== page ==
As 2023 continues to be challenging for many businesses, budget restrictions and a lack of technological infrastructure means they will have to reassess what they need to do to drive growth. Research commissioned by DocuSign shows that 74% of UK businesses say they don’t feel like they’re on a strong footing to deal with future change – compounding the issue. A key problem businesses face is where to prioritise their efforts so they can prepare themselves for what comes next.
A successfully deployed infrastructure is the bedrock of any business. It’s the technology foundation that supports a company’s business strategy, powers its operations and its ability to innovate, and it is critical to the future-preparedness and success of any organisation. In fact, innovations such as becoming a digital-first company are seen as one of the most critical factors in enabling their ability to capitalise on opportunities by a third (33%) of all UK firms, and 43% of UK enterprises.
But that innovation cannot happen without the right skills in place, something that the research indicates is lacking. Over half (55%) of the businesses surveyed ranked digital and technical skills as one of the most important to ensure they’re ready to harness opportunities. However, 18% are facing a lack of such digital and technical skills that enable them to capitalise on market opportunities. There is a silver lining though.
Learning from peers
While the research identified that the majority do not feel fully ready for the future, there is a small but powerful contingent of British businesses that do feel ready, and which can offer a learning experience for others. The research discovered that those companies that consider themselves most resilient and well-positioned to capitalise on the future have already heavily invested or are looking to significantly invest in their infrastructure. This is driven mostly by a desire to increase productivity and business output (41%) and support flexible working, collaboration and information sharing (40%).
Further investigation shows that the importance placed on increasing productivity and output as drivers of technology infrastructure rises to 48% among start-ups, vs 33% of enterprise-based respondents. This divergent response based on company size suggests that embedding technologies that enable future readiness into the business at an early stage could potentially enhance efficiencies to make a more productive organisation, rather than relying on or retrofitting legacy systems.
Getting the infrastructure right
Having the right infrastructure in place is crucial to any business looking to drive future change. That is why half have already invested in digital tools for their needs that will enable them to create the infrastructures that support employees and stakeholders to be more collaborative and deliver greater productivity.
Half of all businesses surveyed have already made investments in physical employee infrastructure in the last two years, while over a third (36%) have deployed work management solutions, such as Contract Lifecycle Management, project management or electronic signature solutions, enabling seamless workflows to be actioned regardless of location or time. In some cases, within legal firms, the time saving could be as much as 600 hours per month.
The investment hurdle
However, the cost is already holding back 44%, and companies will have to make even more informed investment choices, such as countering the perception that it can take too long to see improvements come to fruition. One in five (22%) businesses believe that investment in modern infrastructure wouldn’t see returns fast enough to justify the spending, hampering the potential for growth. In such cases, where the intention exists to adopt new technologies, it’s critical that businesses look at solutions that can overcome these barriers by being affordable, scalable and customisable to their specific needs.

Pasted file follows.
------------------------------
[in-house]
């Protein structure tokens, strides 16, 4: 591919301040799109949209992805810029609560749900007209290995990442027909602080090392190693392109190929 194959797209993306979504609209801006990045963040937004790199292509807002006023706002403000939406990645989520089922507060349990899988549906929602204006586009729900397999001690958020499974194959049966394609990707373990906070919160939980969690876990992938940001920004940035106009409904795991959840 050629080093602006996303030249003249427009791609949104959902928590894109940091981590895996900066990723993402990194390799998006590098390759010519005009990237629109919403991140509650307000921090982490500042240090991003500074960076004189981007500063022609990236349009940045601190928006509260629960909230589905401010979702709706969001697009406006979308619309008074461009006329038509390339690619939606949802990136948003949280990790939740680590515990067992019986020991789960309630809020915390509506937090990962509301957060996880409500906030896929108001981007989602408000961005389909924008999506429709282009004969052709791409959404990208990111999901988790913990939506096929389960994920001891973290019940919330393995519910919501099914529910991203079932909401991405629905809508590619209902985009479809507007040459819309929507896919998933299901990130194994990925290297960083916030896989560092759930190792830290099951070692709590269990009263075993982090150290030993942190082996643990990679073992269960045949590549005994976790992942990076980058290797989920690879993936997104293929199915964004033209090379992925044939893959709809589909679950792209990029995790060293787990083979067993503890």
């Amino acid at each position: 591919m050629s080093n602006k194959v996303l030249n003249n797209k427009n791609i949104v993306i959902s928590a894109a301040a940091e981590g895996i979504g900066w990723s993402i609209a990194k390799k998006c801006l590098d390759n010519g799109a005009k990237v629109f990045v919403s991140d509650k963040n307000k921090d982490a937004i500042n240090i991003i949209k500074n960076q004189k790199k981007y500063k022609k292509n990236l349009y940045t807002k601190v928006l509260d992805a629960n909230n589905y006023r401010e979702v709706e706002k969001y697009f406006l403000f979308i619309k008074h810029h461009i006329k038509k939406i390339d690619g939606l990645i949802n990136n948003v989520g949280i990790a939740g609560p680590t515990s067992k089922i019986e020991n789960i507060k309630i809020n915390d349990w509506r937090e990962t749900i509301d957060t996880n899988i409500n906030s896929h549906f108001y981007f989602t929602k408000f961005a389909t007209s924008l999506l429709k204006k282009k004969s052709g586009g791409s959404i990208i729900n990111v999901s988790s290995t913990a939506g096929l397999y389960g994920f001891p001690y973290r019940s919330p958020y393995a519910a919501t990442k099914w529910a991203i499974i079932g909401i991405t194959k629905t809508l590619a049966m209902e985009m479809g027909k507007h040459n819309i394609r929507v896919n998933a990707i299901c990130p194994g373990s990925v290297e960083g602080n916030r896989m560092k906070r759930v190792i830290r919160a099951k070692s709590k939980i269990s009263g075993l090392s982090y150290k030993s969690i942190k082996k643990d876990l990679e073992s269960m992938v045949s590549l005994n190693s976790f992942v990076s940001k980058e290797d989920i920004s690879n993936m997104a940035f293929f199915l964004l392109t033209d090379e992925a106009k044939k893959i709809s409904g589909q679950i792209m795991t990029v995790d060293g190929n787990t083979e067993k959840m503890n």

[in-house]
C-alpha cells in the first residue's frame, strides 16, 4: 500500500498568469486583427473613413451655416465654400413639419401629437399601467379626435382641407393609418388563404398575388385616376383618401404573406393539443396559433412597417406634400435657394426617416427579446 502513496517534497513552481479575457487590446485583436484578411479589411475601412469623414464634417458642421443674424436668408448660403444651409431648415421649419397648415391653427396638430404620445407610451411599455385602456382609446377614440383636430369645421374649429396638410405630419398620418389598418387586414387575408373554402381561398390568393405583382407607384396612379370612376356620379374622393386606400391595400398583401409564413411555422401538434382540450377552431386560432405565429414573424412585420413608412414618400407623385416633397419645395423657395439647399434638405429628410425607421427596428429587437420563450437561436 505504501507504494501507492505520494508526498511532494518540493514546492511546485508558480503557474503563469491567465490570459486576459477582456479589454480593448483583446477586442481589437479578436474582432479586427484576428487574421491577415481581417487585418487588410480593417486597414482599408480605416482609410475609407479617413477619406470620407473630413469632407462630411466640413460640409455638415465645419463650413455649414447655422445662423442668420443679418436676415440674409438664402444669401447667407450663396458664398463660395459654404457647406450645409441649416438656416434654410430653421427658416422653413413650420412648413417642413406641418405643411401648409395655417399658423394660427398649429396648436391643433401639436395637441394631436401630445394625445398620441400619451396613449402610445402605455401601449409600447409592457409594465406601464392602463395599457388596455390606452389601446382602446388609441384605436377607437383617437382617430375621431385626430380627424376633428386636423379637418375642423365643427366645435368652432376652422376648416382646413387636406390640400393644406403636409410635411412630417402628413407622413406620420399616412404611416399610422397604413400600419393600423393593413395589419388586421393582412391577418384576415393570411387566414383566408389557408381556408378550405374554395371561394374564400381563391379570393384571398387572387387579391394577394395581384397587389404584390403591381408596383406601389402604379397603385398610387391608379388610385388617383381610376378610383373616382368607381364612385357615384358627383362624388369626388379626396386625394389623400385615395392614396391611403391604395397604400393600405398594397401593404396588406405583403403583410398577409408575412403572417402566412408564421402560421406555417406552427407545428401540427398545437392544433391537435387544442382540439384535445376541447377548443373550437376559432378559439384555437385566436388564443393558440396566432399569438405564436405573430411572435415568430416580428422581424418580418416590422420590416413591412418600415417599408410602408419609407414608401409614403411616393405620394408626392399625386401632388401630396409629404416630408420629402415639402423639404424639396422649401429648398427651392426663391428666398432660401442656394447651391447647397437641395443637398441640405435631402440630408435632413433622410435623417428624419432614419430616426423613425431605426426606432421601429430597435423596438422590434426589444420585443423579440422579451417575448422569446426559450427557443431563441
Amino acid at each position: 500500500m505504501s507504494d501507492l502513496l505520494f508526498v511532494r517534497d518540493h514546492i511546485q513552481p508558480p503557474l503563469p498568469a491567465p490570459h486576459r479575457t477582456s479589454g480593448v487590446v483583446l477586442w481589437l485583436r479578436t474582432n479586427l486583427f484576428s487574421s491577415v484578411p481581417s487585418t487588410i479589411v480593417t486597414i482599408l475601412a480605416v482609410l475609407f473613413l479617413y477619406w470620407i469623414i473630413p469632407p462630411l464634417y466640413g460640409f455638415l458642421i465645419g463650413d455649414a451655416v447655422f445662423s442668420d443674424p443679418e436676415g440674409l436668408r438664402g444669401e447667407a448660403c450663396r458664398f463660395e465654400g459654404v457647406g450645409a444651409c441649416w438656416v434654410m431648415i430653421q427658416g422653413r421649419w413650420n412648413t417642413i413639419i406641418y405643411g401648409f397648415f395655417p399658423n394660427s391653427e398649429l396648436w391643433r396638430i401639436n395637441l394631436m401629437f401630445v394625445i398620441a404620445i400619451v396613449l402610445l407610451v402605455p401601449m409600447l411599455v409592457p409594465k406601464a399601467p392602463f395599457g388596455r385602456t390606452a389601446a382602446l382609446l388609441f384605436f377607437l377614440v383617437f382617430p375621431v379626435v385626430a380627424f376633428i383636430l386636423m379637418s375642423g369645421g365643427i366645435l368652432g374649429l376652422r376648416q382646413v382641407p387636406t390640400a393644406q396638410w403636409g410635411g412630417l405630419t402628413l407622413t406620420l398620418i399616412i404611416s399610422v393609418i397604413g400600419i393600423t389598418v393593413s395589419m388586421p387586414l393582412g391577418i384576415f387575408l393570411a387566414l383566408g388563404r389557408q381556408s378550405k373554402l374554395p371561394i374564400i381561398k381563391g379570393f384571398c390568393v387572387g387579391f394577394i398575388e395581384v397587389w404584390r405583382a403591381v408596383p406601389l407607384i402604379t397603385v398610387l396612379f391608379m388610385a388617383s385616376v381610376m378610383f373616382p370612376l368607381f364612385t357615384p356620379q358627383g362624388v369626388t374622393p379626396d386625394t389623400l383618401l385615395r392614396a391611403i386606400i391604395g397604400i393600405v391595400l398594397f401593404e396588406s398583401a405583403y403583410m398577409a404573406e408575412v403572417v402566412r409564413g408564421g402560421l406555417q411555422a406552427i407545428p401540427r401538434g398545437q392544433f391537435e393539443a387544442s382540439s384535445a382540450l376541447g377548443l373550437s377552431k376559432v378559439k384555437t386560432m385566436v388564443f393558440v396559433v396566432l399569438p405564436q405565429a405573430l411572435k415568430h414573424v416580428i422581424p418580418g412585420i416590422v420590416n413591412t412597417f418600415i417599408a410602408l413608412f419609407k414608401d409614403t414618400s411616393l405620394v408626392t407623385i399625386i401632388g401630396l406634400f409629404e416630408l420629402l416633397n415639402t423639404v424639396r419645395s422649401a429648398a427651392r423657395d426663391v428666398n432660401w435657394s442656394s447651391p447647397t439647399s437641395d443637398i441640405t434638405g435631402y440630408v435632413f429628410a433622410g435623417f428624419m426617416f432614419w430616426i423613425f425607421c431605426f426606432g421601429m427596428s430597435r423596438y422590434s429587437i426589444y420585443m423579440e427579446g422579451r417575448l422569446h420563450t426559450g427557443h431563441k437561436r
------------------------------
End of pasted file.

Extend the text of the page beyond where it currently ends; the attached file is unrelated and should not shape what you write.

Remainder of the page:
The most influential drivers for change and therefore worthy of investment included better agility (34%) - where better connectivity around business functions, reducing silos and enabling better access to data, were seen as key priorities - and speed (31%) enabling the automating and streamlining of processes to facilitate productivity and business growth. With the right solution in place, both are achievable. But where should those organisations looking to kick-start their journey to future readiness make their investments?
Building the tech stack
For those that either have already or are considering the investment in new digital approaches, the potential to harness future opportunities could grow significantly.
53% of enterprise businesses have already deployed digitised workflows across their operations, while 36% are already using AI to support business strategies – 40% of SMEs plan to initiate the process in the next twelve months.
One such example is property agent SHB Real Estate, which saw a 5% increase in its win rate thanks to more digital initiatives. Another, Funding Circle, found that, by digitising its application process, it was able to reduce the time it takes to process a loan from two days down to just one hour.
A third of all organisations said they also plan to implement digital solutions that enable them to eliminate the time spent manually searching for information – demonstrating that time is the most critical factor for and a primary driver for investment as it enables a refocusing on added value tasks rather than administrative ones, such as manual searches.
Striking the balance between what the business needs, having the expertise in place and the budget to invest will always be a challenge. With cost likely to become a larger blocker, finding cost-effective and flexible human-centric solutions that can grow with the organisation will be fundamental to creating a company ready for the future.